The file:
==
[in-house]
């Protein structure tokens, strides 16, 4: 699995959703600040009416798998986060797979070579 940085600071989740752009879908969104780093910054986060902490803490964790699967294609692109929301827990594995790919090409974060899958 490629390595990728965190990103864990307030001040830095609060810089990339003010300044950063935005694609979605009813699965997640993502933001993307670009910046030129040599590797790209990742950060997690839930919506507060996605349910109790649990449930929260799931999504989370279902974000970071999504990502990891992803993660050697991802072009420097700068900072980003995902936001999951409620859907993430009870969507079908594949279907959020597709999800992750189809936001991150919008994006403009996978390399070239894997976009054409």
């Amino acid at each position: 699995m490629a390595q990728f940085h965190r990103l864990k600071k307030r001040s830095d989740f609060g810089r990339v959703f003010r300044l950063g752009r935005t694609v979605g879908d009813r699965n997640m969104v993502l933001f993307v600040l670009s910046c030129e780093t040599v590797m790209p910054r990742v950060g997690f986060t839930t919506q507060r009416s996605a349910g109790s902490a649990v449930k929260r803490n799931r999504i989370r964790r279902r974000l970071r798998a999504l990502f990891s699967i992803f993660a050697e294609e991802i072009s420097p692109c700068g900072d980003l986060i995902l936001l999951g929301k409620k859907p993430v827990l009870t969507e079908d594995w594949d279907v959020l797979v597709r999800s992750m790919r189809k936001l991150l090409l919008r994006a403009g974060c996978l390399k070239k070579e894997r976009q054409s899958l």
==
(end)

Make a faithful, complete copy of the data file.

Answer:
[in-house]
């Protein structure tokens, strides 16, 4: 699995959703600040009416798998986060797979070579 940085600071989740752009879908969104780093910054986060902490803490964790699967294609692109929301827990594995790919090409974060899958 490629390595990728965190990103864990307030001040830095609060810089990339003010300044950063935005694609979605009813699965997640993502933001993307670009910046030129040599590797790209990742950060997690839930919506507060996605349910109790649990449930929260799931999504989370279902974000970071999504990502990891992803993660050697991802072009420097700068900072980003995902936001999951409620859907993430009870969507079908594949279907959020597709999800992750189809936001991150919008994006403009996978390399070239894997976009054409």
């Amino acid at each position: 699995m490629a390595q990728f940085h965190r990103l864990k600071k307030r001040s830095d989740f609060g810089r990339v959703f003010r300044l950063g752009r935005t694609v979605g879908d009813r699965n997640m969104v993502l933001f993307v600040l670009s910046c030129e780093t040599v590797m790209p910054r990742v950060g997690f986060t839930t919506q507060r009416s996605a349910g109790s902490a649990v449930k929260r803490n799931r999504i989370r964790r279902r974000l970071r798998a999504l990502f990891s699967i992803f993660a050697e294609e991802i072009s420097p692109c700068g900072d980003l986060i995902l936001l999951g929301k409620k859907p993430v827990l009870t969507e079908d594995w594949d279907v959020l797979v597709r999800s992750m790919r189809k936001l991150l090409l919008r994006a403009g974060c996978l390399k070239k070579e894997r976009q054409s899958l």